On Wednesday Representative Kay Granger of Texas introduced the HR 1707: Helping HANDS for Autism Act of 2009. Essentially, the bill is designed to provide funding for community outreach programs that will assist parents, caregivers, and adults with Autism find the help and support they need in their community. The program is quite extensive, and is quite exciting. Organizations are not limited to the number of grants to which they can apply, though the grants are limited by specific appropriations funding.
The thing that really excites me about this bill, however, is the mentoring aspect for parents and caregivers. I have long been a believer in the involvement of parents in the education of autistic children. They generally can help their child do more advanced things, because their child naturally trusts their parents than, say, a clinical psychologist. The real way to help families with Autism is to provide them with the tools they need, instead of shipping the children off to schools where teachers need to take the place of parents. Schools are great, but without the reinforcing parental involvement, they can only do so much.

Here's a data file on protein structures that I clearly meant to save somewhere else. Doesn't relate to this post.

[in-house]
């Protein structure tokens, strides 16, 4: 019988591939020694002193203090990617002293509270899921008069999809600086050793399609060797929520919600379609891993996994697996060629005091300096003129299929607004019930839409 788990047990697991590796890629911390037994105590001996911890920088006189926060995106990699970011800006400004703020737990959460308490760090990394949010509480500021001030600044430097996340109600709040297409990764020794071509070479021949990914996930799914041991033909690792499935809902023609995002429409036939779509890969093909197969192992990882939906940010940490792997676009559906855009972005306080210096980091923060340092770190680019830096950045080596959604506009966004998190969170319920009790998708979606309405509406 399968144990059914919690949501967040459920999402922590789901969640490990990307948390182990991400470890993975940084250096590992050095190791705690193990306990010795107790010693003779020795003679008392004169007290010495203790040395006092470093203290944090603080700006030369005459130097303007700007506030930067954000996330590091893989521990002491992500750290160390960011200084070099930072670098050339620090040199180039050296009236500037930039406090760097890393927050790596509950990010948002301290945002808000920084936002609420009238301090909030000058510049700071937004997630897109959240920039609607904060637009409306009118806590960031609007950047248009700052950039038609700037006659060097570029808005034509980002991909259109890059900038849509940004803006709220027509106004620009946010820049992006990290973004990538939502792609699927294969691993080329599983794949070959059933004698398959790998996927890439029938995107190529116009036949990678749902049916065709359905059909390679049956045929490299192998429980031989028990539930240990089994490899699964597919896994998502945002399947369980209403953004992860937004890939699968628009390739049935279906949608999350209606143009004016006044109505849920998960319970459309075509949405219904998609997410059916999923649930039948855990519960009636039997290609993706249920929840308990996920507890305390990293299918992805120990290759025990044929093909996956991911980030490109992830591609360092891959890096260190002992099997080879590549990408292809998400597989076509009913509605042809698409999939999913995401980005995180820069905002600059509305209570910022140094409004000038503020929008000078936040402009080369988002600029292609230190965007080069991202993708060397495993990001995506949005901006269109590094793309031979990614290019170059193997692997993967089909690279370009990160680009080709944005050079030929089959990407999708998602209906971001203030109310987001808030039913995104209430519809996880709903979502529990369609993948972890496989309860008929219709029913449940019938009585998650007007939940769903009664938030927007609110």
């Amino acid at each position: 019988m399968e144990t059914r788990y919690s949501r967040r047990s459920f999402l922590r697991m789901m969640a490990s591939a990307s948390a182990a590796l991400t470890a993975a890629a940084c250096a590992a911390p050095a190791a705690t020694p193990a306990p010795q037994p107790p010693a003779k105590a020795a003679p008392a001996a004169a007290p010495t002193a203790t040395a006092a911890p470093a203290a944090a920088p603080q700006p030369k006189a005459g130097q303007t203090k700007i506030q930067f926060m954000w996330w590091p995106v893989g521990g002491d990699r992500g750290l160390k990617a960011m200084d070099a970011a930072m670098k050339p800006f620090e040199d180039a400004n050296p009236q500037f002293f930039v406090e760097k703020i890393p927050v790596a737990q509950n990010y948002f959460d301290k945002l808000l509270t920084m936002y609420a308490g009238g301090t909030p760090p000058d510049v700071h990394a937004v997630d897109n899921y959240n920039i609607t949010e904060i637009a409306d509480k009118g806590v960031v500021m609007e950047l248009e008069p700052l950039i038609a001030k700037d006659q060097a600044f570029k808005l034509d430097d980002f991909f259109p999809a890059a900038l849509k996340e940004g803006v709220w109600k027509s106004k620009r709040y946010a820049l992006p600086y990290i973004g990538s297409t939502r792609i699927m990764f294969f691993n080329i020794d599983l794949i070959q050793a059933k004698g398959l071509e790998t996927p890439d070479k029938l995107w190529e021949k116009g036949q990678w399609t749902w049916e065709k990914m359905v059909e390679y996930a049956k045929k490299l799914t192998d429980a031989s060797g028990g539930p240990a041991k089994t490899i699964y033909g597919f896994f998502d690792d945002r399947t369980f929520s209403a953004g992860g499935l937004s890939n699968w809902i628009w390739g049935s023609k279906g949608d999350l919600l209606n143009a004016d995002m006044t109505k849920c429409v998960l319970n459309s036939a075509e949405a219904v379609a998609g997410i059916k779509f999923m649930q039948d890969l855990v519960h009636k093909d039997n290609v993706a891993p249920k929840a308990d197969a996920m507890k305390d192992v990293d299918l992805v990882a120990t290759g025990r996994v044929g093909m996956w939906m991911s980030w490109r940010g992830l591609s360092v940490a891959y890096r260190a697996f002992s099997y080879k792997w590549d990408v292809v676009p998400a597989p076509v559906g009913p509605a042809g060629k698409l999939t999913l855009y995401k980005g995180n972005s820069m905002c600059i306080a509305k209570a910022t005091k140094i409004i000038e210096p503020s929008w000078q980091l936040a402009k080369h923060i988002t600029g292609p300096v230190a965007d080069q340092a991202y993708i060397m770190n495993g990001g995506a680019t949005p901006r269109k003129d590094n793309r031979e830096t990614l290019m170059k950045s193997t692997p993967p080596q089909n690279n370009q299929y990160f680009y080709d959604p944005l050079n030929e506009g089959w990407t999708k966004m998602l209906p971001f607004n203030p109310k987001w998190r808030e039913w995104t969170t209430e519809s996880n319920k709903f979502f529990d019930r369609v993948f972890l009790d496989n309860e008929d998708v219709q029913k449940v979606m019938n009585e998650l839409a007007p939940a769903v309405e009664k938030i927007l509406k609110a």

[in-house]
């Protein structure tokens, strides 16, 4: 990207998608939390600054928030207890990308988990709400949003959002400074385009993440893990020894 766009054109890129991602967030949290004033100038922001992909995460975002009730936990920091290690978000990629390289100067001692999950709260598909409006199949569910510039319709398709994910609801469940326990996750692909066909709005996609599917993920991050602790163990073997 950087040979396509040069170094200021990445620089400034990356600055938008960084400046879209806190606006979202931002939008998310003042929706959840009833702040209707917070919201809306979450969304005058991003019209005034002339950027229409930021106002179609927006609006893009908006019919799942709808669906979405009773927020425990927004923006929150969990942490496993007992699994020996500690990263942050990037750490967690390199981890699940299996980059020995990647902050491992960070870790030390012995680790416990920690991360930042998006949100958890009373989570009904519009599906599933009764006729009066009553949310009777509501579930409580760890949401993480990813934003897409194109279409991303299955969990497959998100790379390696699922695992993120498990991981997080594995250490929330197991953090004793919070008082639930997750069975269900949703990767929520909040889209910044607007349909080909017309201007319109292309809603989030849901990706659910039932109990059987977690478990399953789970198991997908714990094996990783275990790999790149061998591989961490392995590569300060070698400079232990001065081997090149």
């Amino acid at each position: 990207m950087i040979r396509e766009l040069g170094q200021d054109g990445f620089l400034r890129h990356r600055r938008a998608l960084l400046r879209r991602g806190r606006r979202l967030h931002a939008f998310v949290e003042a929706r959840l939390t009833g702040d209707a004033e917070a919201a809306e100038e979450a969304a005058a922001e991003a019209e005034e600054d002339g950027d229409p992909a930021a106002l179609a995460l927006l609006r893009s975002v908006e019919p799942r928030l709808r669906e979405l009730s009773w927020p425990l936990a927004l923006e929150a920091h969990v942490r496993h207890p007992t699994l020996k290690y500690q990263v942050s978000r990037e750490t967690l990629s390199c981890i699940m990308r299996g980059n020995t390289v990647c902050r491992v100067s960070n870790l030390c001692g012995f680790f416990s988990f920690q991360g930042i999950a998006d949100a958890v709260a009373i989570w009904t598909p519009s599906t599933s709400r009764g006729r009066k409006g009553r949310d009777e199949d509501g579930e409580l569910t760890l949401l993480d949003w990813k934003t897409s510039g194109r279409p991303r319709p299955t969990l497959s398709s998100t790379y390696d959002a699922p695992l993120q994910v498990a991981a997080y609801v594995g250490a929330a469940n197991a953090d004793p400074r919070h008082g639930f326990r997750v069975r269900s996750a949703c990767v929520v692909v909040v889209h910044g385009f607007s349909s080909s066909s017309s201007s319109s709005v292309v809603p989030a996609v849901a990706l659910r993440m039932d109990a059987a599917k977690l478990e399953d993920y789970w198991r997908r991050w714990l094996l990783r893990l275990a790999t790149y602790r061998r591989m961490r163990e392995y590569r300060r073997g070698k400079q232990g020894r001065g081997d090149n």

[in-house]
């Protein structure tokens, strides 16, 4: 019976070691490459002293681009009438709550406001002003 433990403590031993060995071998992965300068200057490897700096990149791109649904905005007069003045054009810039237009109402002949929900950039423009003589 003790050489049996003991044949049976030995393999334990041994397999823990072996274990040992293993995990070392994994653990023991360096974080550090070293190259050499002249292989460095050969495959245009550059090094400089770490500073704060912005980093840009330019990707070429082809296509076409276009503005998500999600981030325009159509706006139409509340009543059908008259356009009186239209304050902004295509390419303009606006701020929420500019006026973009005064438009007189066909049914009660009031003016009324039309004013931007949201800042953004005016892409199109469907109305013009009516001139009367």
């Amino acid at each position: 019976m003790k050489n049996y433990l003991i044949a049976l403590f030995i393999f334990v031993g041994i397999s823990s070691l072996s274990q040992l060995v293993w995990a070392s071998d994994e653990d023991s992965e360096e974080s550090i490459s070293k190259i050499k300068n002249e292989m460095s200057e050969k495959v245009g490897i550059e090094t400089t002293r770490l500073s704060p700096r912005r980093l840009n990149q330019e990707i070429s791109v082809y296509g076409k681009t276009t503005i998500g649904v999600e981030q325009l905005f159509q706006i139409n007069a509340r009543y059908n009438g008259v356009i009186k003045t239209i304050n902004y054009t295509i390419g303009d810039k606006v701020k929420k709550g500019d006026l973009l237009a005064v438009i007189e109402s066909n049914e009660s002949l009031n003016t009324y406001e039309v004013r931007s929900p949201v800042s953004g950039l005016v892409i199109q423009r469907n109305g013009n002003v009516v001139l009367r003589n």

There are a lot of other things that this bill supports, and I would highly recommend all those parents, teachers, and caregivers who work with autistic children and adults to read through, and send your recommendations to your US Representatives. Let them know that this is really important, it needs to be done right.
I'm going to pester my representative to get involved as best he can, as well as my Senators. If anyone out there has read the bill and have suggestions, feel free to post them! I'll send them on to my Representative, if you will send it on to yours. Let's make sure this Autism Bill doesn't have the teeth cut out of it, and really helps those on the Spectrum.
And finally, I would like to thank Representative Kay Granger and those who have offered to co-sponsor the bill for their courage in addressing Autism. Just chucking money at the problem doesn't fix it, but having a real plan will definitely be a necessity. This bill has the feeling of a real plan for those on the Spectrum from their initial, early diagnosis throughout their adult life.